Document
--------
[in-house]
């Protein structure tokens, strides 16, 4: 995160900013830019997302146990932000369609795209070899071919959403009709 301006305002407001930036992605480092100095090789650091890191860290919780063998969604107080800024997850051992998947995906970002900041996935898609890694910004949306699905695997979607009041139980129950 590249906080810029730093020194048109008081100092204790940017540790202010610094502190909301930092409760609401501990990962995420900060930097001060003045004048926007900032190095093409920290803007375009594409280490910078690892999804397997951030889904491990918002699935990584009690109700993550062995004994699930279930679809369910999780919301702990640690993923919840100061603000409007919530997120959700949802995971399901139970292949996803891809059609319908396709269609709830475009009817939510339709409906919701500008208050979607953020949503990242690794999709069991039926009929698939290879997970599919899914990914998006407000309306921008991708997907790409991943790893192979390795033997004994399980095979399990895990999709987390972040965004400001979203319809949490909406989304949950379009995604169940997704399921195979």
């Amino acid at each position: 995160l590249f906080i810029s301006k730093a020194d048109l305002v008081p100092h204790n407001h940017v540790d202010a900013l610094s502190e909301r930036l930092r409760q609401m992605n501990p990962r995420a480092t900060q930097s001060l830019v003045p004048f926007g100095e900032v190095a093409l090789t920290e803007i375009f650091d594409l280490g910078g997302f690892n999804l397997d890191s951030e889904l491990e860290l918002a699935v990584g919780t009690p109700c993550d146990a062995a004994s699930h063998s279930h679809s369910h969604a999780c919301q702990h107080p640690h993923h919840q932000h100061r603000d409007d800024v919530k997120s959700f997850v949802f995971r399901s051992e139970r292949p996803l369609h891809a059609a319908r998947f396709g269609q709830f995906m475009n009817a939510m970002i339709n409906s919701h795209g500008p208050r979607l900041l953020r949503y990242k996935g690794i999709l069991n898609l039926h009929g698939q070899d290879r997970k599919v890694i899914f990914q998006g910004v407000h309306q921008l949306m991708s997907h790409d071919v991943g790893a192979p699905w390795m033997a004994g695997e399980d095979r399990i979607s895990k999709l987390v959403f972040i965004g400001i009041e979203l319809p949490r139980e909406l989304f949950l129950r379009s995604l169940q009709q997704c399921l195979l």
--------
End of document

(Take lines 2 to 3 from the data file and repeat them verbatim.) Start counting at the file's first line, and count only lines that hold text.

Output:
């Protein structure tokens, strides 16, 4: 995160900013830019997302146990932000369609795209070899071919959403009709 301006305002407001930036992605480092100095090789650091890191860290919780063998969604107080800024997850051992998947995906970002900041996935898609890694910004949306699905695997979607009041139980129950 590249906080810029730093020194048109008081100092204790940017540790202010610094502190909301930092409760609401501990990962995420900060930097001060003045004048926007900032190095093409920290803007375009594409280490910078690892999804397997951030889904491990918002699935990584009690109700993550062995004994699930279930679809369910999780919301702990640690993923919840100061603000409007919530997120959700949802995971399901139970292949996803891809059609319908396709269609709830475009009817939510339709409906919701500008208050979607953020949503990242690794999709069991039926009929698939290879997970599919899914990914998006407000309306921008991708997907790409991943790893192979390795033997004994399980095979399990895990999709987390972040965004400001979203319809949490909406989304949950379009995604169940997704399921195979």
């Amino acid at each position: 995160l590249f906080i810029s301006k730093a020194d048109l305002v008081p100092h204790n407001h940017v540790d202010a900013l610094s502190e909301r930036l930092r409760q609401m992605n501990p990962r995420a480092t900060q930097s001060l830019v003045p004048f926007g100095e900032v190095a093409l090789t920290e803007i375009f650091d594409l280490g910078g997302f690892n999804l397997d890191s951030e889904l491990e860290l918002a699935v990584g919780t009690p109700c993550d146990a062995a004994s699930h063998s279930h679809s369910h969604a999780c919301q702990h107080p640690h993923h919840q932000h100061r603000d409007d800024v919530k997120s959700f997850v949802f995971r399901s051992e139970r292949p996803l369609h891809a059609a319908r998947f396709g269609q709830f995906m475009n009817a939510m970002i339709n409906s919701h795209g500008p208050r979607l900041l953020r949503y990242k996935g690794i999709l069991n898609l039926h009929g698939q070899d290879r997970k599919v890694i899914f990914q998006g910004v407000h309306q921008l949306m991708s997907h790409d071919v991943g790893a192979p699905w390795m033997a004994g695997e399980d095979r399990i979607s895990k999709l987390v959403f972040i965004g400001i009041e979203l319809p949490r139980e909406l989304f949950l129950r379009s995604l169940q009709q997704c399921l195979l």